Ship and gold

Everyone has heard of pirates. 

The Golden Age of Piracy – roughly taking place between the 1650s and the 1730s – inspired plenty of media, from literary giants such as Stevenson's Treasure Island to pop icons such as the record-breaking Pirates of the Caribbean. 

Sailing under the Jolly Roger, there is one figure who truly stood out among this legendary lot and, in a short time, rose to become the most profitable pirate ever.

Later known as “Black Sam" and "Black Bellamy," captain Samuel Bellamy and his crew have earned eternal fame thanks to their deeds, taking ownership of 53 ships and ruling over the Oceans for two years.

In 2008, Forbes ranked him among the top-earning pirates in history.

The Flying Gang was a group of pirates located in Nassau. Alongside the likes of Calico Jack and Charles Vane, "Black Sam" Bellamy and his crew were among them. (Jakob Rosen, Unsplash) 

Black Sam was born in Devon, England, in 1689. He became a sailor as a teenager, travelling to Cape Cod, Massachusetts, in search of fortune and turning to piracy in his mid-20s. 

His career as a pirate only lasted two years, from 1715 to 1717, but the pirate and his crew amassed a few records along the way. 

Bellamy initially joined the crew of Captain Benjamin Hornigold and sailed with him for several years aboard the Marianne. Hornigold’s second in command was another legendary figure in piracy: Edward "Blackbeard" Teach.

After becoming one of Hornigold's lieutenants, Bellamy didn't agree with the captain's decision to not to attack British-flagged ships. 

Bellamy, helped by his friend and quartermaster Paulsgrave Williams, took control of Marianne after Hornigold and Blackbeard were voted out of command during a mutiny.

Aaron Burden, Unspalsh

A notable figure that sailed under Bellamy's colours was the young John King (who died on April 26, 1717, aged between eight and 11), the youngest pirate in history. 

According to the records, Black Bellamy captured the passenger ship Bonetta on 9 November 1716. 

A boy named John King and his mother were aboard the ship, and were taken hostages. 

As reported in a sworn statement dated 30 November 1716 and signed by Bonetta’s captain Abijah Savage, John King was eventually allowed to join Black Sam’s crew and turned to piracy.

Bellamy was known among his fellow pirates for his love of expensive clothes, especially black coats, and for never wearing powdered wigs (in use at the time). 

Regarded as a democratic and well-mannered character, he was famous for his unusual kindness toward crew and hostages: known also with the nickname the “Prince of Pirates”, Bellamy considered himself a Robin Hood-like figure. 

Whenever he had to fight, Bellamy would use four duelling pistols.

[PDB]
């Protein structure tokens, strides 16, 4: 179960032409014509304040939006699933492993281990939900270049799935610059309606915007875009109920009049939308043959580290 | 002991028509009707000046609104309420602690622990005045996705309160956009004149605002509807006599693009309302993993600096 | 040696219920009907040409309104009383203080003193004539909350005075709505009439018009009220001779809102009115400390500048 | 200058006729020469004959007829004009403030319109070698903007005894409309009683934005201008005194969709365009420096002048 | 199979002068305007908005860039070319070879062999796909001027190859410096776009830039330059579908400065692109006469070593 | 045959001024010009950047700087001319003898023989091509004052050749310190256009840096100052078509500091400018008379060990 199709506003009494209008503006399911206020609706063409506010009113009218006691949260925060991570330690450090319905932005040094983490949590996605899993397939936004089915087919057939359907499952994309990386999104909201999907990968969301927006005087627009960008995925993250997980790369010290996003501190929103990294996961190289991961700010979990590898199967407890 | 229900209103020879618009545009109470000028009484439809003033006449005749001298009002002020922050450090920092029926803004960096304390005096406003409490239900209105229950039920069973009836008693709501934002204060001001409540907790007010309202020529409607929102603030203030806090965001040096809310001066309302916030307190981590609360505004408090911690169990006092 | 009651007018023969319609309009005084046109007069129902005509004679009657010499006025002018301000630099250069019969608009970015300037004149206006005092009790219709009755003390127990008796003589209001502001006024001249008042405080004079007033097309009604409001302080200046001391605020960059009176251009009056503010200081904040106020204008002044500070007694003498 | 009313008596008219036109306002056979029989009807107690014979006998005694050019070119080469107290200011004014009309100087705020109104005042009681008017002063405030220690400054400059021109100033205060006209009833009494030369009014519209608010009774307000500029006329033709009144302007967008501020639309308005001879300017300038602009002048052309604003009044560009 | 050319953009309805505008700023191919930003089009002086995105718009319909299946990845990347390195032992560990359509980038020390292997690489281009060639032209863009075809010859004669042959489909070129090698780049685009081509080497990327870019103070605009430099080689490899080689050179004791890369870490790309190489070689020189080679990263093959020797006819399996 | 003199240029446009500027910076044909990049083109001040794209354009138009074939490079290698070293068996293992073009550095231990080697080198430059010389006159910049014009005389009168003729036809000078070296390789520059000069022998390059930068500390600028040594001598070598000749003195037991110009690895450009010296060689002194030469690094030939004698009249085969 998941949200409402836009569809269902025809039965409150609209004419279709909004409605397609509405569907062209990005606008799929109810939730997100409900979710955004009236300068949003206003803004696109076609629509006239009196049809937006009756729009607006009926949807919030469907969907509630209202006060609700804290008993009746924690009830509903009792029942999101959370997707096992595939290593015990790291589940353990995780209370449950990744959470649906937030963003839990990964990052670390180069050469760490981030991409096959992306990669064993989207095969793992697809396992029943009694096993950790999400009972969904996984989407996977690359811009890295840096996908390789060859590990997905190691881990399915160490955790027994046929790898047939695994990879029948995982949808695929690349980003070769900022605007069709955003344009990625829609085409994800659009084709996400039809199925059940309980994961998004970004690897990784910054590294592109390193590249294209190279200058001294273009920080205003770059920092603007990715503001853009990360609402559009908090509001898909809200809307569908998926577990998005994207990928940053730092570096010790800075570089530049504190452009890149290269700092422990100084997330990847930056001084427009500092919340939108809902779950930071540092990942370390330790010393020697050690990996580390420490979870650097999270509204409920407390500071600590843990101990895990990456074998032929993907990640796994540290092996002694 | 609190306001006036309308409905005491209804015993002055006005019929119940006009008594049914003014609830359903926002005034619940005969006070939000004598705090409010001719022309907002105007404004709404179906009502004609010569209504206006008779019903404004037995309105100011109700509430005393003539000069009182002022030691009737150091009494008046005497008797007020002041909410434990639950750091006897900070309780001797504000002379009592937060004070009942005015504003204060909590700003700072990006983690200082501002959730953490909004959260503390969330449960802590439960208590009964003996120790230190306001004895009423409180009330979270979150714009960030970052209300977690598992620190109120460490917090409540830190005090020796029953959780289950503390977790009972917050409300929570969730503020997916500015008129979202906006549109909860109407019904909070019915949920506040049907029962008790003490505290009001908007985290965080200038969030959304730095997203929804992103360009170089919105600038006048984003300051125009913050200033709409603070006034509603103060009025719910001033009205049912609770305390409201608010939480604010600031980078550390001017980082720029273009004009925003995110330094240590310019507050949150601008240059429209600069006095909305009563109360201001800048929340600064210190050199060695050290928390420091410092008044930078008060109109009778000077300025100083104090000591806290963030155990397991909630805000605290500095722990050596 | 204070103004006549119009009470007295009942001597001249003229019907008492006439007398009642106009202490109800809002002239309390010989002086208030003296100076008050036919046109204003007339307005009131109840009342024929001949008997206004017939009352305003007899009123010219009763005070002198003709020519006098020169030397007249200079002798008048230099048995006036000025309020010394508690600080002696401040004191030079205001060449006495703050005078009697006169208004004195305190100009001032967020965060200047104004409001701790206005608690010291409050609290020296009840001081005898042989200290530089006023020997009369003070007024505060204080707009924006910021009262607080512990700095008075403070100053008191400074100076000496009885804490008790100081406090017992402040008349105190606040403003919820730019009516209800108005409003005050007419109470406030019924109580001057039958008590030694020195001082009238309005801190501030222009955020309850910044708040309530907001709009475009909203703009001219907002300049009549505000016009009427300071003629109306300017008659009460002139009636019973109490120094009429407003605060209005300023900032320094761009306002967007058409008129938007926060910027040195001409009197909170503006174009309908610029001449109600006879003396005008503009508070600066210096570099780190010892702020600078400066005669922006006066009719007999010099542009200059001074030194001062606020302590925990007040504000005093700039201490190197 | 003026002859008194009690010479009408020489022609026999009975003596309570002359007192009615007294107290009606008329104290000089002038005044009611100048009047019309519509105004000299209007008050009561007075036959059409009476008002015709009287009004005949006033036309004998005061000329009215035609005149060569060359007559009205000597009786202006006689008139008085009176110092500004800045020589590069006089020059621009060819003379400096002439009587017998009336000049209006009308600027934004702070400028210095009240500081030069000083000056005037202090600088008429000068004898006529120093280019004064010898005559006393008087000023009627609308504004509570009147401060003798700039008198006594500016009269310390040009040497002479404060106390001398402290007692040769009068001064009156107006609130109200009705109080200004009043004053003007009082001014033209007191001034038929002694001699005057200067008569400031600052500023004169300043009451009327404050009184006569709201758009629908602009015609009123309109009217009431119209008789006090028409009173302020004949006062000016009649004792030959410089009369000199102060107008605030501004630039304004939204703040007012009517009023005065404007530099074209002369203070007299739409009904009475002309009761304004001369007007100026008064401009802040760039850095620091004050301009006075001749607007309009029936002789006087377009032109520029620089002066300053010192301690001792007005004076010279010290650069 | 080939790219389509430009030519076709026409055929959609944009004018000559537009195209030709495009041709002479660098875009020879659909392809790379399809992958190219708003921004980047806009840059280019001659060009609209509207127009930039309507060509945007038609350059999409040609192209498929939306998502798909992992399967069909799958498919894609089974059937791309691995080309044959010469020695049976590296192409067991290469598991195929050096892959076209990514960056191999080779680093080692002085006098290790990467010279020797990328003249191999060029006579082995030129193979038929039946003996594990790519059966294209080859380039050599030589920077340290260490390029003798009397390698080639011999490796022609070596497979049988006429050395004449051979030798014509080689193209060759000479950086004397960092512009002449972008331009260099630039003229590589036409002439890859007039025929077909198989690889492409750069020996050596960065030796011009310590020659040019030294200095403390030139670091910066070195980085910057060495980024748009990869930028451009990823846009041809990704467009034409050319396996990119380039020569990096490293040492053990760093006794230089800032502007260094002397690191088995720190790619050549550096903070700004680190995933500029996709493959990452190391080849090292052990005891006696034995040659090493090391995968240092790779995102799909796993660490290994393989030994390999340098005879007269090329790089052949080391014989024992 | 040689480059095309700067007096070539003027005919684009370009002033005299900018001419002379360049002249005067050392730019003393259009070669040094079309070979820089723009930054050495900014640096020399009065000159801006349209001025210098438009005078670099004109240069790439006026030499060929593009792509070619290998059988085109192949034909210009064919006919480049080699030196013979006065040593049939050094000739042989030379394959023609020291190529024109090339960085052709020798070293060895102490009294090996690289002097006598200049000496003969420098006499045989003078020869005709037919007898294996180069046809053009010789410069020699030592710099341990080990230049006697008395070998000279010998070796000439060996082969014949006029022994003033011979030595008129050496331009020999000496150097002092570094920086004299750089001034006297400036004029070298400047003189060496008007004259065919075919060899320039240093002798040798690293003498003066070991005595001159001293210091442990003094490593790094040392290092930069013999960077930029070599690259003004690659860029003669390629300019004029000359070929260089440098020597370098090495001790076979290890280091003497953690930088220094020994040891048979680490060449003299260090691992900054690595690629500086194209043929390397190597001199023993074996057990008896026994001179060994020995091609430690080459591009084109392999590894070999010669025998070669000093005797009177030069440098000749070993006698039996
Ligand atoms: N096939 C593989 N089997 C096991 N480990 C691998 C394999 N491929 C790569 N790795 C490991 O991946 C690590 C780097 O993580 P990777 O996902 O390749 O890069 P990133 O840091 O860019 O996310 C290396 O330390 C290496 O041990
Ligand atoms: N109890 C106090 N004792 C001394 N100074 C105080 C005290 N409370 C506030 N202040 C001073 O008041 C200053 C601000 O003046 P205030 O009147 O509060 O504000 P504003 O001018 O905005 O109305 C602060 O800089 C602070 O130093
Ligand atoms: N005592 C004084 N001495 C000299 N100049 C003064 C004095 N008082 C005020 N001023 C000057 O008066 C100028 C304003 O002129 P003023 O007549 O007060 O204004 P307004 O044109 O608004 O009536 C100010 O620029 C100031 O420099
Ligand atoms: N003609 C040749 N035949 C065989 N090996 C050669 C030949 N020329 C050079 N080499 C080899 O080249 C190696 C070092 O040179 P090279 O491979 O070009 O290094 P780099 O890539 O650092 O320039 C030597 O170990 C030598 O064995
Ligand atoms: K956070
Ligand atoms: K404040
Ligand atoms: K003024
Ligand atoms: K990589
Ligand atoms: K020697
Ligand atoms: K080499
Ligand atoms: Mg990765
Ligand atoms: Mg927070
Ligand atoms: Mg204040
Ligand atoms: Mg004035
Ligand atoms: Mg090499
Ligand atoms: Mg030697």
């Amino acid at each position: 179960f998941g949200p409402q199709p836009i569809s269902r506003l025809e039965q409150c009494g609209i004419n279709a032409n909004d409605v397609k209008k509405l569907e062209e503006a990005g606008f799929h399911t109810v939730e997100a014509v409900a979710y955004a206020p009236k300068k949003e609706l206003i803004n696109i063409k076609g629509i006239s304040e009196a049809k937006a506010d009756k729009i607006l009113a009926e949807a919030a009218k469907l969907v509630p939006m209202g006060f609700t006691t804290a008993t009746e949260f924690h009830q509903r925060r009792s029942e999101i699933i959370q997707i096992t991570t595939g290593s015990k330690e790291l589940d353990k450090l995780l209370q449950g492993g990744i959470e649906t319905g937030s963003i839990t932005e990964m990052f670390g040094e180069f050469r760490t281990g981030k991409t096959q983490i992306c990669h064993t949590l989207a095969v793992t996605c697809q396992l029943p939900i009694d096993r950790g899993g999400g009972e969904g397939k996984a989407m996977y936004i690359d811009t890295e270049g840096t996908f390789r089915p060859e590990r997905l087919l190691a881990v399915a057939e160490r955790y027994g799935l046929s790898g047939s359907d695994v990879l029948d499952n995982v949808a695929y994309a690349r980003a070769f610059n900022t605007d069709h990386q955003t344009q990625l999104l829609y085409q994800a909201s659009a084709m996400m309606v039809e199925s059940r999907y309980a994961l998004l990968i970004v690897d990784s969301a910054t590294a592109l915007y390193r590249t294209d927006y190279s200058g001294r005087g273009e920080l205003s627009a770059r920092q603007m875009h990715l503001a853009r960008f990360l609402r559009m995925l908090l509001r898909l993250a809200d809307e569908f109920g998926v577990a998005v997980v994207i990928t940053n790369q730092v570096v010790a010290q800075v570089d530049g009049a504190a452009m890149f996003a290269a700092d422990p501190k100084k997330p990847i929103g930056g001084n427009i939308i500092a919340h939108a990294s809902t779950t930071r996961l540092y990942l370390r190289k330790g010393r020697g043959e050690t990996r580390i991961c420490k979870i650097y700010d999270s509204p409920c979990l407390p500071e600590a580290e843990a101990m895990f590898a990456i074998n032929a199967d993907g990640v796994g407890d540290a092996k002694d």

He also kept a sword at his side.

Raimond Klavins, Unsplash

In the time he spent as a captain, he commandeered more than 50 ships – Hornigold's Marianne among them. 

According to Forbes, the pirate amassed a fortune that would be worth around $140 million (£120 million) in today’s money. 

His ultimate and most lucrative seizure was the one of the Whydah Gally (also known simply as Whydah), a three-masted slave ship, which supposedly was carrying more than £20,000 (now £4.1 million; $5 million) of gold and silver on board when it was captured by Bellamy between Cuba and Hispaniola. 

After a three-day chase aboard his two ships, Marianne and Sultana, the pirate conquered the fully rigged Whydah and elected it as his new flagship.

However, Bellamy also left his other ship (the 26-gun galleon Sultana) and a generous amount of gold to the defeated Captain Lawrence Prince, Whydah's previous commander.

However, Bellamy didn’t have too much time to celebrate. 

Just two months after acquiring the Whydah, the ship was caught in a storm and sank off the coast of Massachusetts, USA, on 26 April 1717. 

Black Sam, only 28 at the time, and all but two of his crew perished with the ship and the gargantuan treasure. 

 In 1984, American archeological explorer Barry Clifford first discovered the remains of the Whydah Gally after 260 years spent looking for Bellamy's lost treasure. 

Among the remnants, together with the ship's bell, a small leg bone confirmed the presence aboard of a child between the ages of eight and 11 – likely, the young crew member John King.

In 2018 and 2021, archaeologists and scientists thought they had found the remnants of Black Bellamy himself, but nothing was confirmed.

Bandits and heroes, legendary sailors and freedom-seekers, pirates continue to fascinate the masses, and their popularity keeps growing.

The Pirates of the Caribbean franchise, for example, has taken Hollywood by storm and amassed plenty of accolades. 

Overall, Jack Sparrow's story is the:

  • Highest-grossing swashbuckler/pirate movie (earning a whopping $1,066m (£572m) worldwide as of 7 December 2006)
  • Highest grossing pirate movie series ($4,522,062,632 (£3.34 billion) as of 2017)

Interested in pirate records?
Read everything about the Golden Age of Piracy in Guinness World Records 2024.

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